447 U.S. 27 (1980), 79-45, Lewis v. BT Investment Managers, Inc.

Docket Nº:No. 79-45
Citation:447 U.S. 27, 100 S.Ct. 2009, 64 L.Ed.2d 702
Party Name:Lewis v. BT Investment Managers, Inc.
Case Date:June 09, 1980
Court:United States Supreme Court

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447 U.S. 27 (1980)

100 S.Ct. 2009, 64 L.Ed.2d 702



BT Investment Managers, Inc.

No. 79-45

United States Supreme Court

June 9, 1980

Argued January 15, 1980




A Florida statute (§ 659.141(1)) prohibits out-of-state banks, bank holding companies, and trust companies from owning or controlling a business within the State that sells investment advisory services. Another statute (§ 660.10) prohibits all corporations except state-chartered banks and trust companies and national banks located in Florida from performing certain trust and fiduciary functions. Appellee out-of-state bank holding company's proposal to operate appellee investment management subsidiary in Florida was rejected by the Board of Governors of the Federal Reserve System on the ground that it was prohibited by § 659.141(1). Appellees then brought suit in Federal District Court for declaratory and injunctive [100 S.Ct. 2011] relief, alleging, inter alia, that § 659.141(1) violates the Commerce Clause and that the joint operation of that section with § 660.10 constitutes a similar violation, since, but for the existence of such statutes, authority would be sought to establish a subsidiary trust company in Florida. The District Court held that the statutes violate the Commerce Clause, because in combination they discriminate against out-of-state bank holding companies and are "parochial legislation" that "must be deemed per se unconstitutional." The court also held that the federal Bank Holding Company Act of 1956 does not foster or permit the types of discrimination against out-of-state bank holding companies reflected in the Florida statutes. The court granted declaratory relief against both statutes, but enjoined only the enforcement of § 659.141(1).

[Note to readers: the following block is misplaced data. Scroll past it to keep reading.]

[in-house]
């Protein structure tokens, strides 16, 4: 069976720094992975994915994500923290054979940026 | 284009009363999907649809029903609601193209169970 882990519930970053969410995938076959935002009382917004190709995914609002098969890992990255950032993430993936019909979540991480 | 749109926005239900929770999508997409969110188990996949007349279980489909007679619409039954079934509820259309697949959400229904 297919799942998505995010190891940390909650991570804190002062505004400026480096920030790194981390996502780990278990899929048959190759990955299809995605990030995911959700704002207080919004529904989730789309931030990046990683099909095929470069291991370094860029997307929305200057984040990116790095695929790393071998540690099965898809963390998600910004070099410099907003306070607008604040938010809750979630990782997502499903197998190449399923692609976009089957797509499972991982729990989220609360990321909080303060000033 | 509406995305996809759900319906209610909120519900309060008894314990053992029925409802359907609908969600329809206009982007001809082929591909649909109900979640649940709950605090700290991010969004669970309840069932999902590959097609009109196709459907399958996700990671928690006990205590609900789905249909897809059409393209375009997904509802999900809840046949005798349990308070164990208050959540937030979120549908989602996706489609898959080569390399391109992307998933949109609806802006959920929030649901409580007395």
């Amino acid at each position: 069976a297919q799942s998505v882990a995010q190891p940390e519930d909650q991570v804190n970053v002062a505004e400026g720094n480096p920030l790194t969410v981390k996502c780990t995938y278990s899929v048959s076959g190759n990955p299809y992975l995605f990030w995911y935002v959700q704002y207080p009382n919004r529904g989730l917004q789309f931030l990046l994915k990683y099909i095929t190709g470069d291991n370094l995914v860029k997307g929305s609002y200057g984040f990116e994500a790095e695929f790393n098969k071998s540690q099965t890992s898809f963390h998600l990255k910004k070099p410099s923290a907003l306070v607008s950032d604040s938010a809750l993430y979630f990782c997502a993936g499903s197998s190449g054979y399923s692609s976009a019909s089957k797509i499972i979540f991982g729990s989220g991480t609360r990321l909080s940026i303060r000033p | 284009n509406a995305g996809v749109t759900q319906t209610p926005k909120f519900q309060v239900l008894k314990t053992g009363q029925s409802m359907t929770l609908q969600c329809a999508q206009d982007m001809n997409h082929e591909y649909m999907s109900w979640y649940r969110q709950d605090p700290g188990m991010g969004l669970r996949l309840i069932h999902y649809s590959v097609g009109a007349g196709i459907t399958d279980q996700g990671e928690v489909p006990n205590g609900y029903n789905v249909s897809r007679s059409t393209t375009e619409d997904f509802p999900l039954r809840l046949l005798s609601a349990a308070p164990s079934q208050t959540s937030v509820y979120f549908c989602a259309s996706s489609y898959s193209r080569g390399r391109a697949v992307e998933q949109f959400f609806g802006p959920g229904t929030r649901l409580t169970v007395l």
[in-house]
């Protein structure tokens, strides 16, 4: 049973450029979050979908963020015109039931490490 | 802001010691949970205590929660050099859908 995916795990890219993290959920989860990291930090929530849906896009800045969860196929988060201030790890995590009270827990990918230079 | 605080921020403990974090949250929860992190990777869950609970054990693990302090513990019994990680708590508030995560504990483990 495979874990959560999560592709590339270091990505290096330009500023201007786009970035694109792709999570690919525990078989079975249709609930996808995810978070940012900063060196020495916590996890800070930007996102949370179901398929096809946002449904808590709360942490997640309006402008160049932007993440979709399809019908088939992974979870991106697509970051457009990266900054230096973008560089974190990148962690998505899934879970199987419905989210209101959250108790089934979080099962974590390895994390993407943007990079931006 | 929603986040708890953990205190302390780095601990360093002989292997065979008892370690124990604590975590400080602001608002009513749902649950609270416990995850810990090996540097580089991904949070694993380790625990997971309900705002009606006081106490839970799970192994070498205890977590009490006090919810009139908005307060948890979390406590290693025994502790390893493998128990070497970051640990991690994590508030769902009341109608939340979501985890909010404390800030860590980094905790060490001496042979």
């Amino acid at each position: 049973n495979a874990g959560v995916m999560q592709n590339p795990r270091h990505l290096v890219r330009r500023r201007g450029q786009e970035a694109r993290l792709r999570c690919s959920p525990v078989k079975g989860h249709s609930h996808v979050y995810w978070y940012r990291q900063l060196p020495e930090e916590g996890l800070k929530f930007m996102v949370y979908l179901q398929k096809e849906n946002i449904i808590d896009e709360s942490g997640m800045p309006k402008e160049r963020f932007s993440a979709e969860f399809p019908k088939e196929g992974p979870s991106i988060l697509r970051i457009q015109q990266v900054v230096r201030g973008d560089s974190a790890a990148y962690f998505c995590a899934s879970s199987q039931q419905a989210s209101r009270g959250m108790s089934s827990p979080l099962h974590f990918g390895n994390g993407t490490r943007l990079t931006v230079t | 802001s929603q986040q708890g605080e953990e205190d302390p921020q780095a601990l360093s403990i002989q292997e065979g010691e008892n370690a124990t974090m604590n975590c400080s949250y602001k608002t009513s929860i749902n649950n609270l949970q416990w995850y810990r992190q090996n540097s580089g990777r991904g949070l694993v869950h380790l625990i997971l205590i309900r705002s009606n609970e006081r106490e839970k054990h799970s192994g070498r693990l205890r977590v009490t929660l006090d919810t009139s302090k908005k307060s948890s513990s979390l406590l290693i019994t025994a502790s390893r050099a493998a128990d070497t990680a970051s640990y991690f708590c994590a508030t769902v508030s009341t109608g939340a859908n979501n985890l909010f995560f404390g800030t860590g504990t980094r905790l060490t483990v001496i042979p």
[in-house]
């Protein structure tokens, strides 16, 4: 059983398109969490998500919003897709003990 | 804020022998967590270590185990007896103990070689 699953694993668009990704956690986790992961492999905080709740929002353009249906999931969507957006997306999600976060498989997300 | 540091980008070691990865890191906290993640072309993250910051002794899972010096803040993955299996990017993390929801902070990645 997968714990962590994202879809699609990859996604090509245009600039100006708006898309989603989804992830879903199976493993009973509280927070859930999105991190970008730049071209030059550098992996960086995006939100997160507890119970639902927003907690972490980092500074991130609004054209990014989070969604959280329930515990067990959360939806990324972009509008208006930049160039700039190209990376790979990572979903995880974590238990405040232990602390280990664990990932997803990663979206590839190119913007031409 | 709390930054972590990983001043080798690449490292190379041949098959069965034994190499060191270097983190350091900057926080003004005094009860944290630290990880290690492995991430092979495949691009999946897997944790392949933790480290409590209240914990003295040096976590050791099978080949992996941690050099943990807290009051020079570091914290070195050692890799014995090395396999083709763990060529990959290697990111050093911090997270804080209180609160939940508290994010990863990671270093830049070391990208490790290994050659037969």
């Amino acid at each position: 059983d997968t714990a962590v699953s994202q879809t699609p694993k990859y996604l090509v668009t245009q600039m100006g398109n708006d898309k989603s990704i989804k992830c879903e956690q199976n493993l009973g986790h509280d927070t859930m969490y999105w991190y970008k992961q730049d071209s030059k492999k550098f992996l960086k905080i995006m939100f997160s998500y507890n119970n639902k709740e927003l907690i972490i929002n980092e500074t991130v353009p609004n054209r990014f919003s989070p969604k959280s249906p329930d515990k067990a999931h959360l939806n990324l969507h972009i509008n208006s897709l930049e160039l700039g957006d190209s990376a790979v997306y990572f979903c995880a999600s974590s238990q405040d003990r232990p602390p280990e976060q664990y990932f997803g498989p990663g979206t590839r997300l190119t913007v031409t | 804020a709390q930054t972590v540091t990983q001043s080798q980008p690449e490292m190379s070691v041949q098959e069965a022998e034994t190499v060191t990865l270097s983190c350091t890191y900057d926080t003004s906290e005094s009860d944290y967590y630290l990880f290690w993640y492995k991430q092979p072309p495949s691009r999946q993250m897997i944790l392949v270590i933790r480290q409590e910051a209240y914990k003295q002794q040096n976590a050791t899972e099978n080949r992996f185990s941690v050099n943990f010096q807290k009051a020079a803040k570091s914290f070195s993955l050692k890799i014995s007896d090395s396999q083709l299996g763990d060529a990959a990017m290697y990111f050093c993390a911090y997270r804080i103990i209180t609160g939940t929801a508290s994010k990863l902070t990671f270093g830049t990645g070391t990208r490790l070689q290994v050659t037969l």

1. Section 659.141(1) directly burdens interstate commerce in a manner that contravenes the Commerce Clause's implicit limitation on state power. Pp. 37-49.

(a) While banking and related financial activities are of profound local concern, it does not follow that these same activities lack important interstate attributes that establish Congress' power to regulate commerce and that also support constitutional limitations on the powers of the States. Such limitations clearly apply in this case. Pp. 38-39.